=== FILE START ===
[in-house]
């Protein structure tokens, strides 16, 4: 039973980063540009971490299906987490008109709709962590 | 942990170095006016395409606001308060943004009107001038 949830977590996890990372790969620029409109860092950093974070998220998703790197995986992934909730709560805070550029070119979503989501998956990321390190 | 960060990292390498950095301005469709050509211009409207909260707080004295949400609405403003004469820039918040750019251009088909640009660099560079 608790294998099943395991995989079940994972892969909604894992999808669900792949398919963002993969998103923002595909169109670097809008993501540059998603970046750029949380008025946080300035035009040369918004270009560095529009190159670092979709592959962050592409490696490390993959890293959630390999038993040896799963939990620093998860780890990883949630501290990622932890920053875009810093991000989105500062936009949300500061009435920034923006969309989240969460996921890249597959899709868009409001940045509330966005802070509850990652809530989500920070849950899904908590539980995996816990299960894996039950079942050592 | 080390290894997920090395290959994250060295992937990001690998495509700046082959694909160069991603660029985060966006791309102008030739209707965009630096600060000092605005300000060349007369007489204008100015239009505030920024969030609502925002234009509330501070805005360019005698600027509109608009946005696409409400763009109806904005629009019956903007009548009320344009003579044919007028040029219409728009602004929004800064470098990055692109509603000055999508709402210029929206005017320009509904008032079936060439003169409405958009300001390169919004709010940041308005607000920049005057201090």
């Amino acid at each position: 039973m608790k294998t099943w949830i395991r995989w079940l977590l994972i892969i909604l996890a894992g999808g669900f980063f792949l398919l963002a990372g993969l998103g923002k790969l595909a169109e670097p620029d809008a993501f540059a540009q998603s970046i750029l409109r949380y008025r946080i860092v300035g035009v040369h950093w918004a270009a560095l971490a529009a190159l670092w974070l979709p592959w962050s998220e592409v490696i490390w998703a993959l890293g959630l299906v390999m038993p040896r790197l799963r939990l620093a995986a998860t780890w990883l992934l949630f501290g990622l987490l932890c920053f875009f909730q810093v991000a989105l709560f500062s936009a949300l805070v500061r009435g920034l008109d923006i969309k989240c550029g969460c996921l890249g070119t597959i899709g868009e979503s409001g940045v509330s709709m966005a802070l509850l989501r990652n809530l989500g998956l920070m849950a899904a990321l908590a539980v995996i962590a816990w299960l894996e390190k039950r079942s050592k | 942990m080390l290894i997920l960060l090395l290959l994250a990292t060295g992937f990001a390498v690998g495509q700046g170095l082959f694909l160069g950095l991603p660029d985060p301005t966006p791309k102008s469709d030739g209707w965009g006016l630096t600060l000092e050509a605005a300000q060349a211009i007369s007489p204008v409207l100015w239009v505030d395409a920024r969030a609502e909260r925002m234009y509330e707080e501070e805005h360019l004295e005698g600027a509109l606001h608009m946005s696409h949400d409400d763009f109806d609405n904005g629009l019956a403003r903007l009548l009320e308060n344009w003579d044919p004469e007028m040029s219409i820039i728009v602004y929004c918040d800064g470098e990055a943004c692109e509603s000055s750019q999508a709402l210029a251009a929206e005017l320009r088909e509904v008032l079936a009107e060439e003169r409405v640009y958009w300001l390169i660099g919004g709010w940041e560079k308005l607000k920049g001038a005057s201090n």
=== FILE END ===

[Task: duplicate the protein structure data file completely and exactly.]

[in-house]
């Protein structure tokens, strides 16, 4: 039973980063540009971490299906987490008109709709962590 | 942990170095006016395409606001308060943004009107001038 949830977590996890990372790969620029409109860092950093974070998220998703790197995986992934909730709560805070550029070119979503989501998956990321390190 | 960060990292390498950095301005469709050509211009409207909260707080004295949400609405403003004469820039918040750019251009088909640009660099560079 608790294998099943395991995989079940994972892969909604894992999808669900792949398919963002993969998103923002595909169109670097809008993501540059998603970046750029949380008025946080300035035009040369918004270009560095529009190159670092979709592959962050592409490696490390993959890293959630390999038993040896799963939990620093998860780890990883949630501290990622932890920053875009810093991000989105500062936009949300500061009435920034923006969309989240969460996921890249597959899709868009409001940045509330966005802070509850990652809530989500920070849950899904908590539980995996816990299960894996039950079942050592 | 080390290894997920090395290959994250060295992937990001690998495509700046082959694909160069991603660029985060966006791309102008030739209707965009630096600060000092605005300000060349007369007489204008100015239009505030920024969030609502925002234009509330501070805005360019005698600027509109608009946005696409409400763009109806904005629009019956903007009548009320344009003579044919007028040029219409728009602004929004800064470098990055692109509603000055999508709402210029929206005017320009509904008032079936060439003169409405958009300001390169919004709010940041308005607000920049005057201090």
């Amino acid at each position: 039973m608790k294998t099943w949830i395991r995989w079940l977590l994972i892969i909604l996890a894992g999808g669900f980063f792949l398919l963002a990372g993969l998103g923002k790969l595909a169109e670097p620029d809008a993501f540059a540009q998603s970046i750029l409109r949380y008025r946080i860092v300035g035009v040369h950093w918004a270009a560095l971490a529009a190159l670092w974070l979709p592959w962050s998220e592409v490696i490390w998703a993959l890293g959630l299906v390999m038993p040896r790197l799963r939990l620093a995986a998860t780890w990883l992934l949630f501290g990622l987490l932890c920053f875009f909730q810093v991000a989105l709560f500062s936009a949300l805070v500061r009435g920034l008109d923006i969309k989240c550029g969460c996921l890249g070119t597959i899709g868009e979503s409001g940045v509330s709709m966005a802070l509850l989501r990652n809530l989500g998956l920070m849950a899904a990321l908590a539980v995996i962590a816990w299960l894996e390190k039950r079942s050592k | 942990m080390l290894i997920l960060l090395l290959l994250a990292t060295g992937f990001a390498v690998g495509q700046g170095l082959f694909l160069g950095l991603p660029d985060p301005t966006p791309k102008s469709d030739g209707w965009g006016l630096t600060l000092e050509a605005a300000q060349a211009i007369s007489p204008v409207l100015w239009v505030d395409a920024r969030a609502e909260r925002m234009y509330e707080e501070e805005h360019l004295e005698g600027a509109l606001h608009m946005s696409h949400d409400d763009f109806d609405n904005g629009l019956a403003r903007l009548l009320e308060n344009w003579d044919p004469e007028m040029s219409i820039i728009v602004y929004c918040d800064g470098e990055a943004c692109e509603s000055s750019q999508a709402l210029a251009a929206e005017l320009r088909e509904v008032l079936a009107e060439e003169r409405v640009y958009w300001l390169i660099g919004g709010w940041e560079k308005l607000k920049g001038a005057s201090n």